By Dale Deal
It’s cheaper and cleaner than what we pump into our cars, comes almost entirely from domestic sources, and yet in Asheville, not many folks seem aware of this alternative fuel.
Stuart Weidie wants to change that perception about propane. President and CEO of Blossman Gas and Alliance Autogas, Weidie and his company are renovating an 8,000-square-foot building on Sweeten Creek Road to house the National Autogas Research and Technology Center.
Autogas is the transportation fuel version of propane — used in some 23 million vehicles globally, but perhaps only 285,000 vehicles in the U.S. “That’s less than all the cars in the Dominican Republic,” Weidie said.
But propane dealers, like the 62-year-old Blossman Services, which pipes the gas through the Southeast and delivers to some markets in the Midwest, see an expanding market.
The surge in domestically produced natural gas, which includes propane as a byproduct, has turned the U.S. into an energy exporter in the past few years.
Propane typically runs less than $2 a gallon with tax credits, cheaper than the $3.36 average for regular gas in Asheville.
At about $5,000 per vehicle, propane conversions prove less expensive than compressed natural gas, which requires more infrastructure and built-out pipe lines.
Large fleets can see substantial savings within only a few years, investing in propane-run vehicles, Weidie said.
Alliance Autogas is a joint effort of some 100 companies nationwide with 50 conversion stations across the country.
The research center in Asheville will import a top Dutch technology from a company called PRINS, test and certify the kits, and train technicians from across the country how to install them on fleets of school buses and other vehicles.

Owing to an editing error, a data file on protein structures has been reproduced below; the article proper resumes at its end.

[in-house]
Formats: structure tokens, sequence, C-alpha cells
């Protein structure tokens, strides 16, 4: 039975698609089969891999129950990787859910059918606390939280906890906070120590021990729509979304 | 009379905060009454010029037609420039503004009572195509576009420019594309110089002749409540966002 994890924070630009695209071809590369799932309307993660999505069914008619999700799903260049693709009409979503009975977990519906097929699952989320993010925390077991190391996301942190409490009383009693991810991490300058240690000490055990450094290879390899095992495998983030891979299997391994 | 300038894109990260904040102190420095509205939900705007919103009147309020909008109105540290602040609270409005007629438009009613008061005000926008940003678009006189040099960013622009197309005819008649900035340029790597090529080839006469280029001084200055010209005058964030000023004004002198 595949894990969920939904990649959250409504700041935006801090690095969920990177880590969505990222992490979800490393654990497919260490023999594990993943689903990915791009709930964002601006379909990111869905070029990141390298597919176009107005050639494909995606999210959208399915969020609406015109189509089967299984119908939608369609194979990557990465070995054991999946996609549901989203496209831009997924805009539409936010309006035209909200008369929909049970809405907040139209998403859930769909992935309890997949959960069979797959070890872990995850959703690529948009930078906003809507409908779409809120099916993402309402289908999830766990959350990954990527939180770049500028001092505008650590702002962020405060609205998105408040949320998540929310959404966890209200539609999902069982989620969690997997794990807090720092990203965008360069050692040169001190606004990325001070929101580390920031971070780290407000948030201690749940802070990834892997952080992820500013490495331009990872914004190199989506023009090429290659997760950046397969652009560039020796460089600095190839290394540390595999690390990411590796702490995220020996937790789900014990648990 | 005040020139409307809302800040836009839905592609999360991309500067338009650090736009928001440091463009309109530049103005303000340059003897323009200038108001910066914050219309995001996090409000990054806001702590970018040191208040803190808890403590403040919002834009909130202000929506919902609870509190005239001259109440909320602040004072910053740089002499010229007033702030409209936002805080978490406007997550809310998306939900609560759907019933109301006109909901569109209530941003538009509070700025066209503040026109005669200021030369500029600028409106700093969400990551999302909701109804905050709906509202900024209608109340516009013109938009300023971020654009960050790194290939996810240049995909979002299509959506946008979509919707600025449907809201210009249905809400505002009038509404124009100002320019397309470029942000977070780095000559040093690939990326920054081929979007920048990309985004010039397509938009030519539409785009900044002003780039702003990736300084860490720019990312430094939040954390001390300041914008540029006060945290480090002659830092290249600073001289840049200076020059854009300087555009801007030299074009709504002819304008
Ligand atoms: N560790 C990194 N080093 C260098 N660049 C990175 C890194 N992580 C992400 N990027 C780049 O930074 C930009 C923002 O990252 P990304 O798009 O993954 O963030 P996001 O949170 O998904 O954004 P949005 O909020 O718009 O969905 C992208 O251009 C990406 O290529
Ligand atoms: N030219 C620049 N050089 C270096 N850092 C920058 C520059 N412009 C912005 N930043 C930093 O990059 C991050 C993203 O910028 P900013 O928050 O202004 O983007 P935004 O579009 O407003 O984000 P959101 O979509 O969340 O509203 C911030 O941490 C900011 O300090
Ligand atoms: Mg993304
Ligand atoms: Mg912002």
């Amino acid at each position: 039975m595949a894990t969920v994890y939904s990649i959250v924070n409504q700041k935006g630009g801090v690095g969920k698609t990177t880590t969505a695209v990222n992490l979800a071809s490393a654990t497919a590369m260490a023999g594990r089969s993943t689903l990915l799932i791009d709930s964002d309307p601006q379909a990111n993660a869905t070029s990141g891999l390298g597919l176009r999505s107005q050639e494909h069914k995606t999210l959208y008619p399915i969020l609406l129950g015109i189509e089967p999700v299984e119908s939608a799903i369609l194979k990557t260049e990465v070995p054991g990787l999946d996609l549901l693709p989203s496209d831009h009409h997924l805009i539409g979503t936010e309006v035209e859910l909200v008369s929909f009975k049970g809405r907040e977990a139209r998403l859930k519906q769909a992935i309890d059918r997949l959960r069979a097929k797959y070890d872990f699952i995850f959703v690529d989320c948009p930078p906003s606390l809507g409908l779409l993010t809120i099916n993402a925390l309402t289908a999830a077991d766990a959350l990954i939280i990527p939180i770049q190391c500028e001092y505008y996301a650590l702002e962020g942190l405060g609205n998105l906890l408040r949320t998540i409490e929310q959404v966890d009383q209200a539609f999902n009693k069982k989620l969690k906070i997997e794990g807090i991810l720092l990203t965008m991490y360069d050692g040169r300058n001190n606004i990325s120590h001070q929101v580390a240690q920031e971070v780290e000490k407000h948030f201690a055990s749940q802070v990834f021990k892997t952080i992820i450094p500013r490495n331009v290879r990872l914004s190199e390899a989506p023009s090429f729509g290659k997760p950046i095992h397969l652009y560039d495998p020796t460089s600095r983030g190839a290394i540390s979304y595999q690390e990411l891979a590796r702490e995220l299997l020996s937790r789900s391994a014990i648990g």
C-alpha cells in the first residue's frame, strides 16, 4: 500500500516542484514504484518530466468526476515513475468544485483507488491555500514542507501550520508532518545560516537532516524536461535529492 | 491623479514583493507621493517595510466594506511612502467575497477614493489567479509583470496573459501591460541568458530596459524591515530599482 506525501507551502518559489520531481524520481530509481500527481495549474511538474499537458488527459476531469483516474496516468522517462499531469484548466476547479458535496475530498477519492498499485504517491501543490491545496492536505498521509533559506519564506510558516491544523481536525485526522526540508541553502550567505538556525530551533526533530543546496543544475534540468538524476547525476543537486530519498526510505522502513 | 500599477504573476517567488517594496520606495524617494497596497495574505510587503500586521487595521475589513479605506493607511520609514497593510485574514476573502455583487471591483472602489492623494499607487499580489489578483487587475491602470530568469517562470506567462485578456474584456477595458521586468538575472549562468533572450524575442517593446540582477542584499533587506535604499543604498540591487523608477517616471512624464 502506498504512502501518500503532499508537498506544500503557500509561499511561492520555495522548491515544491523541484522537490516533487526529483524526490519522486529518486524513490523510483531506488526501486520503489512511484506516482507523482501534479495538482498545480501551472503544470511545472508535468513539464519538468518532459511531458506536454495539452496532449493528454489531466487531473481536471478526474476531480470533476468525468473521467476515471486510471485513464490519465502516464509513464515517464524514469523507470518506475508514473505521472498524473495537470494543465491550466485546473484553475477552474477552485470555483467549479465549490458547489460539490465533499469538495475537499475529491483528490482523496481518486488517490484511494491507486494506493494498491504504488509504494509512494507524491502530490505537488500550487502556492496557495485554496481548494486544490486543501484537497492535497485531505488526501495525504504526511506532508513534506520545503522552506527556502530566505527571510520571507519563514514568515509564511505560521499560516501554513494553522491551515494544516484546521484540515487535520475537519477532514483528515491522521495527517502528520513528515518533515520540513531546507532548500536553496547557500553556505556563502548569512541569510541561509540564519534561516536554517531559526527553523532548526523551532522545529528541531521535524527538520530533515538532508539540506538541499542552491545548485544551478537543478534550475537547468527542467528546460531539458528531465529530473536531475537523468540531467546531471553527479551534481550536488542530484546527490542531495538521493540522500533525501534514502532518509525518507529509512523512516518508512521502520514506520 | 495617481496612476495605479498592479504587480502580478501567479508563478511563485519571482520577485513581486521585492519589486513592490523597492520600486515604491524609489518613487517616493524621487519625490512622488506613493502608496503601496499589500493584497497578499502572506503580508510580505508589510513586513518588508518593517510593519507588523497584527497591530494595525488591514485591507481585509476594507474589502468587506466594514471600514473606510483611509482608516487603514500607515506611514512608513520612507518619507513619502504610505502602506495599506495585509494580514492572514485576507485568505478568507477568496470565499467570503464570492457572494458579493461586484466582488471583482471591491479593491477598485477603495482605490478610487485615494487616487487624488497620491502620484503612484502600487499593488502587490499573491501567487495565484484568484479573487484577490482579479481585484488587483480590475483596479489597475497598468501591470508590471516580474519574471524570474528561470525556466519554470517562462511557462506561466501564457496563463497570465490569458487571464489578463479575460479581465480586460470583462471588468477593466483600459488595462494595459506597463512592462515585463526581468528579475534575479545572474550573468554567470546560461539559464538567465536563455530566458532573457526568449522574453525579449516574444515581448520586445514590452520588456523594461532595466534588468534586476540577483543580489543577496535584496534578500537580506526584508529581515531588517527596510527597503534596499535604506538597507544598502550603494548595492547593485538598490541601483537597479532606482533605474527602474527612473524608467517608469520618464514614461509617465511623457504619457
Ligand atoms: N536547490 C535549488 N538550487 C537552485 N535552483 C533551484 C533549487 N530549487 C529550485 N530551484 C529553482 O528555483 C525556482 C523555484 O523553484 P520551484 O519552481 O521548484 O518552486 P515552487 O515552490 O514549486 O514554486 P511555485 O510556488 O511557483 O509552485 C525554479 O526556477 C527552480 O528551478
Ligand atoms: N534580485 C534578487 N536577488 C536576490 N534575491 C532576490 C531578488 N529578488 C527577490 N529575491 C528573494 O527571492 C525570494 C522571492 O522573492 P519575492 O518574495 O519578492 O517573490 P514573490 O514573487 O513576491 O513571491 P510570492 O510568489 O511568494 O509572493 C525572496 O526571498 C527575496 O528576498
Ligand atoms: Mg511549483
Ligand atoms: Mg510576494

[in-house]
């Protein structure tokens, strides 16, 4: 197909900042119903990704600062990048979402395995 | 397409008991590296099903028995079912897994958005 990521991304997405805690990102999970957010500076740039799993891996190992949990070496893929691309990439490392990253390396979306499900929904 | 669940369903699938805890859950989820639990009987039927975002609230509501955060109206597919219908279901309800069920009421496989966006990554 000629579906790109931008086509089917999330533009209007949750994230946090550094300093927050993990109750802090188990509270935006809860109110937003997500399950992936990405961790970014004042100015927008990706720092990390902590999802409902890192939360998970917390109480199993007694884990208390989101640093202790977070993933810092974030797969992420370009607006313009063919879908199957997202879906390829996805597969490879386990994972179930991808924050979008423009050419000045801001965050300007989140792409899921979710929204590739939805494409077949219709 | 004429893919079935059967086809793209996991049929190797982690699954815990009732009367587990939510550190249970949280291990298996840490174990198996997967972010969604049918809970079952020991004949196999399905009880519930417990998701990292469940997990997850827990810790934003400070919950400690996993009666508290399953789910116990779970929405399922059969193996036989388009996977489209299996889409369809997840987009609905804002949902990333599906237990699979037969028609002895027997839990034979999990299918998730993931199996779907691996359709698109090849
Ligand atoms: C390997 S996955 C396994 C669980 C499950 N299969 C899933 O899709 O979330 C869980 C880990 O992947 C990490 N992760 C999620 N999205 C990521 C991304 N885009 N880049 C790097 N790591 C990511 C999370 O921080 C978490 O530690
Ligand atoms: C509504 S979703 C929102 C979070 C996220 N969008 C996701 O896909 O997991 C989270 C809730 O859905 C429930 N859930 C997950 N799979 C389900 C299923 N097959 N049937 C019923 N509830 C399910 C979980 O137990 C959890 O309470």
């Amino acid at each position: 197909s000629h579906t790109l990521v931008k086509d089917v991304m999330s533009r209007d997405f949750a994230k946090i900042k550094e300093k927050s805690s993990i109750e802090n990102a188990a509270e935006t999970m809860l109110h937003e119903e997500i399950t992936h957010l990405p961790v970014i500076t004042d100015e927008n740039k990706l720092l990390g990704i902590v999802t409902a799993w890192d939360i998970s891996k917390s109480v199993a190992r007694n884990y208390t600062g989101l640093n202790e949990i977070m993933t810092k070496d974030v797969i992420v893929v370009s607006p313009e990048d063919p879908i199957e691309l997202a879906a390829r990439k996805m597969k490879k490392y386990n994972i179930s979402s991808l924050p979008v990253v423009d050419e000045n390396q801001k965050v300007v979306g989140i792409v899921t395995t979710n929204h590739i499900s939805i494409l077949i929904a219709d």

“Asheville is going to be the hub of all this technology,” said Jesse Johnson, president of Blossman Services.
The center should open in the spring.
The Buncombe County Sheriff’s Department already has 10 patrol cars running on propane, paid for under a federal stimulus grant.
Mountain Mobility runs its vans on the alternative fuel. Biltmore Estate converted two of its shuttle buses, while Warren Wilson College has powered its lawnmowers with propane for the past decade.
Statewide, some 20 fleets run on propane, including the Raleigh Police Department.
But new technology underway in Asheville starting next year could pave the way for even more fleets, including school buses, to make use of cleaner burning propane.
Researchers are already looking at systems that could mix diesel and propane in truck engines, which could radically change the transportation industry, Johnson said.
That research could mean new jobs, as well. Blossman Services, which employs about 60 people across Western North Carolina, has hired 14 workers in the past year as part of the autogas initiative.
Propane is still a fossil fuel, but it’s much cleaner than petroleum and could serve as “a bridge fuel” as other alternative fuels become more viable for cars and trucks, Weidie said.